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6+ Ways to Lead Change for Maximum Positive Impact | Recruiting News

Charles Darwin is often quoted AND is more often misquoted. The most frequent transgression is, “Only the strong survive.” Fact is, there is no accurate record of him ever saying or writing it.

Here is what Darwin likely said about strength and survival, but even this might be most accurately attributed to a Louisiana State University business professor named Leon C. Megginson and his interpretations of Darwin’s work:

It is not the strongest of the species that survives, nor the most intelligent that survives. It is the one that is most adaptable to change.

Be an Innovator

Those who know the story of David versus Goliath understand it is about an underdog – a much smaller, weaker opponent – who takes on a champion of greater strength and size and wins. It is not in the winning we find a moral, but in the HOW. Just how could David slay a giant bully named Goliath?

David was incapable of meeting Goliath’s strength and power, but he was capable of adjusting to the situation and adapting to overcome by deploying an intentional strategy.

A simple, well selected stone slung to a specific spot on the forehead was the new technology that brought down the giant. His inability to adapt to the change in weaponry proves that powerful change beats established strength when strength does not adapt. It is this moment in thought Michelangelo captures in stone – the child warrior, stone in hand on chin….sling at hip…INNOVATING…becoming a change agent.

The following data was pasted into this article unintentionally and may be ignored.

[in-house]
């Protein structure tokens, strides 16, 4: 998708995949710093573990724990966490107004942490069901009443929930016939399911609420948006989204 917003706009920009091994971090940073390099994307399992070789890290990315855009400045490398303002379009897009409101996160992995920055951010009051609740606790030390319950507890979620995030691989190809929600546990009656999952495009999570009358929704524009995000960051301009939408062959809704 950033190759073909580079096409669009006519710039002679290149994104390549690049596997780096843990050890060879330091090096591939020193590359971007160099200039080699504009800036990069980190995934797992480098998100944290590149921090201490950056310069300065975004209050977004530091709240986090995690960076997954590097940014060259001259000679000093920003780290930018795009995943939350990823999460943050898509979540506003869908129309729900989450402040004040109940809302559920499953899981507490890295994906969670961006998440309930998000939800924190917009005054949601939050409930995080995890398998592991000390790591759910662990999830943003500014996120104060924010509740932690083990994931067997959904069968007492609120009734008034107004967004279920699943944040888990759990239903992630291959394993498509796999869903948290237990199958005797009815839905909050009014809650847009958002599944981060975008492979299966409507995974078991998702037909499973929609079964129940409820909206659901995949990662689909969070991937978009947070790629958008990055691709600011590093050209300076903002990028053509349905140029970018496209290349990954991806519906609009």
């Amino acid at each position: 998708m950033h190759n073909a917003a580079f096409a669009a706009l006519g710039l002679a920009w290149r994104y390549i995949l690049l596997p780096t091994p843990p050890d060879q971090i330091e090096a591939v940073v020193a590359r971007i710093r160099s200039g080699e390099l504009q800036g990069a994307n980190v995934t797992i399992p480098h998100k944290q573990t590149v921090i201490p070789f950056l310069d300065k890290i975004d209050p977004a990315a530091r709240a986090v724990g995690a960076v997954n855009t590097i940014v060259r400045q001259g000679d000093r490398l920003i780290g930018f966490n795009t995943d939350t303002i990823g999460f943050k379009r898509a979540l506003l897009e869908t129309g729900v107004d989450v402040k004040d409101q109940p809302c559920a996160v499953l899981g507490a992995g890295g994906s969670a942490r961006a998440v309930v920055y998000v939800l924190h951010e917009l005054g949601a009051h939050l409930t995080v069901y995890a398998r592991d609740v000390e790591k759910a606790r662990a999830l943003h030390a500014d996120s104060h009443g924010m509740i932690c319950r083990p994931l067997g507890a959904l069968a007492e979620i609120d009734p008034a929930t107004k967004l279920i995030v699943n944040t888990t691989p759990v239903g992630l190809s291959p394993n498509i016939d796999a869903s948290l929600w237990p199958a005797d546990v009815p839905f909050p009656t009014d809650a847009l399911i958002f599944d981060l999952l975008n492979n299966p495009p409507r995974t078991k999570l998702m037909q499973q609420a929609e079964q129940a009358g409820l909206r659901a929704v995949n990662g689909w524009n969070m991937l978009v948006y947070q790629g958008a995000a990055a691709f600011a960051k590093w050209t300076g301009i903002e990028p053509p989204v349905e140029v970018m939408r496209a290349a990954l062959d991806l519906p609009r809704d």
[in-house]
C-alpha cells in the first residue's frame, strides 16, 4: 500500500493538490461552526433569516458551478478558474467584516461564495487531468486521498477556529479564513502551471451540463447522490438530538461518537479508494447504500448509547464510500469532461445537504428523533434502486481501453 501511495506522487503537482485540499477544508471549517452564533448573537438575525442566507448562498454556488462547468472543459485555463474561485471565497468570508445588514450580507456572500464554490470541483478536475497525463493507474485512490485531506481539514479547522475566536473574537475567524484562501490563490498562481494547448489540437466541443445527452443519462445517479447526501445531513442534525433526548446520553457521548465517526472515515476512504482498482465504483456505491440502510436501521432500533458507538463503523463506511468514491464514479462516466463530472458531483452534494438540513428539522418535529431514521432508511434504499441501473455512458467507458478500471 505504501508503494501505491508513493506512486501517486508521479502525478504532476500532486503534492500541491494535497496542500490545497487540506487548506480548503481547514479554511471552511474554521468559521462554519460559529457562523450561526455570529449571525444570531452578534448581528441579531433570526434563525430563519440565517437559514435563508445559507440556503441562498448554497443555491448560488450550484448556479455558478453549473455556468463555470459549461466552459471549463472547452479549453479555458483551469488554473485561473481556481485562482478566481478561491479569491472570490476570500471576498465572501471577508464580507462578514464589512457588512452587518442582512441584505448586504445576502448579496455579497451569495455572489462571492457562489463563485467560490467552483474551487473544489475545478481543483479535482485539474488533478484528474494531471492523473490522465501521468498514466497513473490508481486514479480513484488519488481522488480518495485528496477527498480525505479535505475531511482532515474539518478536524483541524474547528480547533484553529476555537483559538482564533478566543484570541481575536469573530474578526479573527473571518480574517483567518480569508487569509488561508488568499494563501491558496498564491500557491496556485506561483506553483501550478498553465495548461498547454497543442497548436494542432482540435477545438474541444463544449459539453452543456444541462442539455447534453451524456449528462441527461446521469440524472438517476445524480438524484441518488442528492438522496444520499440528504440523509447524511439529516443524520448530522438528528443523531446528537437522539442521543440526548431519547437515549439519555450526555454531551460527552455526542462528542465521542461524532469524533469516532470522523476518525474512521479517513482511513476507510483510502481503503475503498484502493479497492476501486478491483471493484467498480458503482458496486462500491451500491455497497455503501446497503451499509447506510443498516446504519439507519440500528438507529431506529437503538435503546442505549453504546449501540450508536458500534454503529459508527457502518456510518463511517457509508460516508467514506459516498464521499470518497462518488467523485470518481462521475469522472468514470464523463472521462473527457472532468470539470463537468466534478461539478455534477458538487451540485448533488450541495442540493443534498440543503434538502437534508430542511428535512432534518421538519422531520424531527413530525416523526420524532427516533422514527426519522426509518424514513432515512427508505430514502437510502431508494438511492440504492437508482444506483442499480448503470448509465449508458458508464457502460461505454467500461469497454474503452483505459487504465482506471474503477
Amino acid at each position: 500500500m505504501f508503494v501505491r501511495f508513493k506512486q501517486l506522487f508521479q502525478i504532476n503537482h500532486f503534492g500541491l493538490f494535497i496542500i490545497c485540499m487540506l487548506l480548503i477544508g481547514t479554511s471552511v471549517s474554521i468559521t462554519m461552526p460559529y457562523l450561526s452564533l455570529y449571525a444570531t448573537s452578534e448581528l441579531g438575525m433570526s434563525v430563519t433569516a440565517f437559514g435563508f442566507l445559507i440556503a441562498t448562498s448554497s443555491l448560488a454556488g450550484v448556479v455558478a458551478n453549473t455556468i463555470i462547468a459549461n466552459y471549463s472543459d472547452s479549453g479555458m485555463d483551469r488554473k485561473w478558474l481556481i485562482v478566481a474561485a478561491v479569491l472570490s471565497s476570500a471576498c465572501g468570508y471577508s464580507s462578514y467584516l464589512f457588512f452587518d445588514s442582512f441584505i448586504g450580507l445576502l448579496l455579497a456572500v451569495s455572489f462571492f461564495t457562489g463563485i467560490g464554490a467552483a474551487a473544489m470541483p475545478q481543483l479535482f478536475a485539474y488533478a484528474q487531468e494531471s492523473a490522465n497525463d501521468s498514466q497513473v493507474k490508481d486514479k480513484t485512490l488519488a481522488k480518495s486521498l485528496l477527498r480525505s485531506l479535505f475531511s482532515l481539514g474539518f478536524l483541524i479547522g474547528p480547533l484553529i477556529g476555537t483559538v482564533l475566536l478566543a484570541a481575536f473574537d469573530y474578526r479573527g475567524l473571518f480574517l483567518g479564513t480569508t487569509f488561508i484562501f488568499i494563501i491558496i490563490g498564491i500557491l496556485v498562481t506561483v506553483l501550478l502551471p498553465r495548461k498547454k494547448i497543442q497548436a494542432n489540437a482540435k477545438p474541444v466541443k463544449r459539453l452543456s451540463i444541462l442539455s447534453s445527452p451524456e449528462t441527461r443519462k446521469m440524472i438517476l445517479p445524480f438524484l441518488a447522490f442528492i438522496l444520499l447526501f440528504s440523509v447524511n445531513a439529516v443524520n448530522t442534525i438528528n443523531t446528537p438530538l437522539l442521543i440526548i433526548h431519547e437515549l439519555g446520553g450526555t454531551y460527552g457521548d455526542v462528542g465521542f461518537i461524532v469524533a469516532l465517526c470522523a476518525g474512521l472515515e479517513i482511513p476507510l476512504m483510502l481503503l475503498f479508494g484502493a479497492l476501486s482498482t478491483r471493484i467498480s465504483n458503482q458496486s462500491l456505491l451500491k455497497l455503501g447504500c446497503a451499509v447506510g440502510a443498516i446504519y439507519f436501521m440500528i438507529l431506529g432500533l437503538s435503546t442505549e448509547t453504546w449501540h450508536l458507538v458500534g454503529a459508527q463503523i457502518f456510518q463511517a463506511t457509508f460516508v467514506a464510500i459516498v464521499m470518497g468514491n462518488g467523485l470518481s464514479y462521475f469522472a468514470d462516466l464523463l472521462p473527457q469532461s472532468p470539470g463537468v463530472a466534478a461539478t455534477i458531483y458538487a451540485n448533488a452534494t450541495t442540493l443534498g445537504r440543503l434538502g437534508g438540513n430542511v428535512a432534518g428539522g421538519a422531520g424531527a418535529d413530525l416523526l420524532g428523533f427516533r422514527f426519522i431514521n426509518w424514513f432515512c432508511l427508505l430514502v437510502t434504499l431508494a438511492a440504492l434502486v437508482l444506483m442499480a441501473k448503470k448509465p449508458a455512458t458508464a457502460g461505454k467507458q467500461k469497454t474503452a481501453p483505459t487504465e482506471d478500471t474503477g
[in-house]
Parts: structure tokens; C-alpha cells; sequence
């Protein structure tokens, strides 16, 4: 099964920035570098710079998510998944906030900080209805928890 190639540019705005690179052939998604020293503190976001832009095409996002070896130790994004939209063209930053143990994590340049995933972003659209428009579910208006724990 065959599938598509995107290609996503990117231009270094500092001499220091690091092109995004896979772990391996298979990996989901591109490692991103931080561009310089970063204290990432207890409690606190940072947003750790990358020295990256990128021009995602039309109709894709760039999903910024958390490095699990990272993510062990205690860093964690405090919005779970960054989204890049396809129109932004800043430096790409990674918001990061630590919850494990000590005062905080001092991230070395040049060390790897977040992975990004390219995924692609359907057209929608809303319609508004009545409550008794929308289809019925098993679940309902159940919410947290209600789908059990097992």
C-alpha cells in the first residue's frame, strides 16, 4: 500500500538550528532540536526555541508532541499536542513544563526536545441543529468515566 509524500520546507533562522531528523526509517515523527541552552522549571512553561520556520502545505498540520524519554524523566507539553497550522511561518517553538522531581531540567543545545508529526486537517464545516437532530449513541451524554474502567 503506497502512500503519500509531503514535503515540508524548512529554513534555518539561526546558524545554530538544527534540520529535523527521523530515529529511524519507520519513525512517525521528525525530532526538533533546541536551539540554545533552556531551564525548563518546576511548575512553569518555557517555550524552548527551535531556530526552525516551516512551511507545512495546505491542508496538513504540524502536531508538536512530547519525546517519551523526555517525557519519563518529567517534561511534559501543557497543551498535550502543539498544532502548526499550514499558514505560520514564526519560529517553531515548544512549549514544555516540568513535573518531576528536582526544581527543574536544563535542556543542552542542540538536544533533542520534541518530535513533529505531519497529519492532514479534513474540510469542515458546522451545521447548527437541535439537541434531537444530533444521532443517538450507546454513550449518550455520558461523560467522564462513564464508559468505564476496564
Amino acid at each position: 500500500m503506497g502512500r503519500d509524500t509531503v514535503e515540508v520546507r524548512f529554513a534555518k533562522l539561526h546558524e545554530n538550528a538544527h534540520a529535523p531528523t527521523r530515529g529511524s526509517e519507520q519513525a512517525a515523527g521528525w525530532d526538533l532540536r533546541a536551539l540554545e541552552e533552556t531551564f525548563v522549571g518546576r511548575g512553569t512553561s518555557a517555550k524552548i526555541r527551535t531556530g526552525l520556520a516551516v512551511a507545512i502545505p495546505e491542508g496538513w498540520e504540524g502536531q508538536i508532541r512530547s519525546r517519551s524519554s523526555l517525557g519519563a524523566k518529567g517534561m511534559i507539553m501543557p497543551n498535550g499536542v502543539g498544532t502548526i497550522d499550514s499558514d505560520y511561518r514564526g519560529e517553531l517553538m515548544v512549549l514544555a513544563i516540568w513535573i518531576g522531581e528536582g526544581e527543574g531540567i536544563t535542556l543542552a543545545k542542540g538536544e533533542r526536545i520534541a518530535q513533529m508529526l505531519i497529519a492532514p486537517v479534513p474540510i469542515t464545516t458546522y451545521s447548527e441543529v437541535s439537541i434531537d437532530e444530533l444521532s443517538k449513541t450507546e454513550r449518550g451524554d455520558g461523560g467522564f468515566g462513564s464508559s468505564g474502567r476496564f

Adapt or get Left Behind

Adapting to change is difficult, but not adapting is fatal. History is littered with the corpses of very strong careers and good companies brought to their knees or even sent to the wrong side of grass due to their inability or, worse, their unwillingness to adapt or adjust to the changing environments in which they found themselves.

In almost every case, the conditions for failure were avoidable and prosaic. Maybe the technology to save them was already created and available; maybe they could not escape their arrogant disregard for customer demands; or maybe they maintained a complacent attitude toward new competition. Now, throw in a little fear, change resistance, and a love affair with the comfort zone; shake, and you have the perfect potion for failure.

Unable to defend themselves against competitors armed with new technology, strategies and/or products, they watched sales and profits erode, their best people leave, stock valuations tumble, and their quality of life deteriorate. Snared in a trap usually of their own design, they then become proof of Darwin’s theory as reported by Meggison.